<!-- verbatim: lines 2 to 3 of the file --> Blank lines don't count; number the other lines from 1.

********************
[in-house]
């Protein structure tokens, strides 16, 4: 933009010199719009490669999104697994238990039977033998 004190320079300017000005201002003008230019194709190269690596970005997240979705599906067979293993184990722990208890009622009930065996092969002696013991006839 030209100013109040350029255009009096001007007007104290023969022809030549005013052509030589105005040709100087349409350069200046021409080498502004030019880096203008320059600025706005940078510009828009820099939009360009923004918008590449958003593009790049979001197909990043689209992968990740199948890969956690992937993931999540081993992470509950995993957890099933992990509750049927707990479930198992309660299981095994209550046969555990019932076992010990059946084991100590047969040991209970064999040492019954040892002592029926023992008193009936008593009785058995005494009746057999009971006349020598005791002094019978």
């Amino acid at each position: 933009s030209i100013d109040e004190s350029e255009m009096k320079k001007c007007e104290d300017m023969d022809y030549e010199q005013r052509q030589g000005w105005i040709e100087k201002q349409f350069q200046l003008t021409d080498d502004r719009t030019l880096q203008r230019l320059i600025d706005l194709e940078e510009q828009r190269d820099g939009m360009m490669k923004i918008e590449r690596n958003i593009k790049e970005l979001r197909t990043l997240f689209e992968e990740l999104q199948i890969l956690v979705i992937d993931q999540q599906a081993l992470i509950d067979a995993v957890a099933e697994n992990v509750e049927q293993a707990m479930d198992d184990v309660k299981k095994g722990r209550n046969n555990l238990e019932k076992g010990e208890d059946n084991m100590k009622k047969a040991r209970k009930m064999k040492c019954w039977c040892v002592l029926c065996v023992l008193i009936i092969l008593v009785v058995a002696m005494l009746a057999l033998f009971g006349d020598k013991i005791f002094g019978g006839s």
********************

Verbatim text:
């Protein structure tokens, strides 16, 4: 933009010199719009490669999104697994238990039977033998 004190320079300017000005201002003008230019194709190269690596970005997240979705599906067979293993184990722990208890009622009930065996092969002696013991006839 030209100013109040350029255009009096001007007007104290023969022809030549005013052509030589105005040709100087349409350069200046021409080498502004030019880096203008320059600025706005940078510009828009820099939009360009923004918008590449958003593009790049979001197909990043689209992968990740199948890969956690992937993931999540081993992470509950995993957890099933992990509750049927707990479930198992309660299981095994209550046969555990019932076992010990059946084991100590047969040991209970064999040492019954040892002592029926023992008193009936008593009785058995005494009746057999009971006349020598005791002094019978």
């Amino acid at each position: 933009s030209i100013d109040e004190s350029e255009m009096k320079k001007c007007e104290d300017m023969d022809y030549e010199q005013r052509q030589g000005w105005i040709e100087k201002q349409f350069q200046l003008t021409d080498d502004r719009t030019l880096q203008r230019l320059i600025d706005l194709e940078e510009q828009r190269d820099g939009m360009m490669k923004i918008e590449r690596n958003i593009k790049e970005l979001r197909t990043l997240f689209e992968e990740l999104q199948i890969l956690v979705i992937d993931q999540q599906a081993l992470i509950d067979a995993v957890a099933e697994n992990v509750e049927q293993a707990m479930d198992d184990v309660k299981k095994g722990r209550n046969n555990l238990e019932k076992g010990e208890d059946n084991m100590k009622k047969a040991r209970k009930m064999k040492c019954w039977c040892v002592l029926c065996v023992l008193i009936i092969l008593v009785v058995a002696m005494l009746a057999l033998f009971g006349d020598k013991i005791f002094g019978g006839s």